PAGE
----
19 Presenting the A3 fosters consensus to move forward Why Use an A3?Creating the A3 encourages systematic problem solving and a standardized method of communicationPresenting the A3 fosters consensus to move forwardDiscussing the A3 fosters critical analytic skills, communication, respect
20 When to use an A3?Determining when to use an A3 can be as simple as asking the following questions:Is the situation difficult enough to warrant using the A3 to provide structure?Will there be ongoing discussion for some time so the report has communication value?Is there a good reason to document and capture the knowledge in some fashion?
21 A3 Template Title Issue/Problem Statement: Background and Importance: Problem Analysis:Goals/Dashboard Metrics:Future State and Counter Measures:Follow Up:Sustain Results:Implementation Plan:Sponsor:Participants:TitleDate Revised: Version #:Start Date:Revised Date
22 What Type of Information is Included in an A3? The Top of the A3 Chart AccountabilityWho is responsible for the project?Sponsors, Team LeadersProject TitleBrief description of the projectProject TeamAll people involved in the development and completion of the projectDraft StatusDate and version
23 What Type of Information is Included in an A3? Left Side The left side contains information and discoveries about the current stateIssue (the problem)Objective description with dataStated through the customerBackgroundHistorySignificance (how does this fit within the organizational goals?)BaselineSimple graphic of current stateRequires observationIncludes major pain points (problem areas within the process)Goals / Dashboard MetricsData that will be measured to provide evidence of successProblem AnalysisIdentifies the root cause of current state problemsThe 5 Whys, Fishbone, Pareto, etc.
24 What Type of Information is Included in an A3? Right Side The right side develops the vision and action plan for the goalFuture StateThe ideal state you want to achieveCountermeasuresWhat you will need to change to get from current state to the desired future stateImplementation PlanHow the countermeasures will be achievedShow who, what, when and outcome (accountability)Follow-UpWhat will be done to ensure the project is maintainedSustain ResultsThe measured outcome or ongoing measurement of the project’s impactOften the direct measure of the problem
25 How Do You Create an A3? 1. Identify a project or problem Write a descriptionBe objective – customer focusMaintain a limited scopeLearn the significance or historyInterview, study, read, etc.2. Observe and draw workflows (process flows)’GembaInterview staffMap the process from A-Z (butcher paper)Identify problem(s) within the processConfirm findings with frontline staff3. Measure the current stateCollect dataManual (i.e. Paper surveys, counts)Database (i.e. EMR)Upstream vs. DownstreamValidate data with frontline staff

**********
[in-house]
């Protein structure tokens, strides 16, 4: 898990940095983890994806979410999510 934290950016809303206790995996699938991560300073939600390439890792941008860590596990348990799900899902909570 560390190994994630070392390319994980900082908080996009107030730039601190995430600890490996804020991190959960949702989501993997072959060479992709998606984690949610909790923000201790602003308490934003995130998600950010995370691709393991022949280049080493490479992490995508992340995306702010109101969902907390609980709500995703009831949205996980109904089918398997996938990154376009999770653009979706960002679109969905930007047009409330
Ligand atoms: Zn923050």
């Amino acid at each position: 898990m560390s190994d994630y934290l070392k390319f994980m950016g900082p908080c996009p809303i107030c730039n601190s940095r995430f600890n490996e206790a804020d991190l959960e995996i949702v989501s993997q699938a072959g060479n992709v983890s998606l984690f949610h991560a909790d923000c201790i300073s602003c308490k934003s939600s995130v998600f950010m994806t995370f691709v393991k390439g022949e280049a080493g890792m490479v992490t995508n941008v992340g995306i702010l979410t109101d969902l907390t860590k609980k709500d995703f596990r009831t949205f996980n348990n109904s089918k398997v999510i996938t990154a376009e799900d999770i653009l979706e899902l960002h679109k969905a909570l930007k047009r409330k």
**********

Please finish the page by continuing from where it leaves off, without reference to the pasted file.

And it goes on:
26 How Do You Create an A3? (Continued) 4. Set goal(s) around measurementsConsider what is idealConsider what is possibleEngage / speak with front line staffBe SMARTS = SpecificM = MeasureableA = AttainableR = RealisticT = Timely5. Analyze the problem and identify root causesInterview stakeholders (ask the 5 Whys)Use measurements to identify biggest problem (Pareto)6. Identify the future state and countermeasuresDescribe/envision the ideal state of the processBrainstorm solutions to root causesSelect countermeasures and list in A3Draw a simple future state diagram
27 How Do You Create an A3? (Continued) 7. Determine how countermeasures will be implementedIdentify stakeholders (all persons affected by the changes)Ensure the right people are involved/awareConsider communicationsSet timelines for achieving steps/countermeasures8. Determine the follow-up planIdentify how you will maintain the interventionHow will the intervention be “hard-wired”/What is the visibility plan?Consider future actions required to improve he outcome9. Monitor resultsAllocate time for measuring results after implementationMeasure and analyze resultsReport results10. Continuously review the A3Does the story flow well?Is it easy to understand?Is the report neat/organized?Revise…
28 A picture is worth a thousand words… Benefits of Using an A3A3s offer a simple & structured approach to reporting solutions to problemsHelps define a standard for all of the organization to useProvides a clear and concise method of reporting informationContent can be made visible and accessible to allPromotes communication and teamworkLeads to reduction of waste and improved processesSupports continuous improvementA picture is worth a thousand words…
37 Report Card Trending Example Complete with auto-fill colors
38 Resident Performance Dashboard Complete with auto-fill colors
39 Dashboard Summary Data-driven decisions Multiple sources Comparable measures allows for “tiering” of programsInstitutional Review / AIRsTimely, visual and easy to identify trendsPre-emptiveEasy for Leadership “C Suite” to readEasy for CCCs to use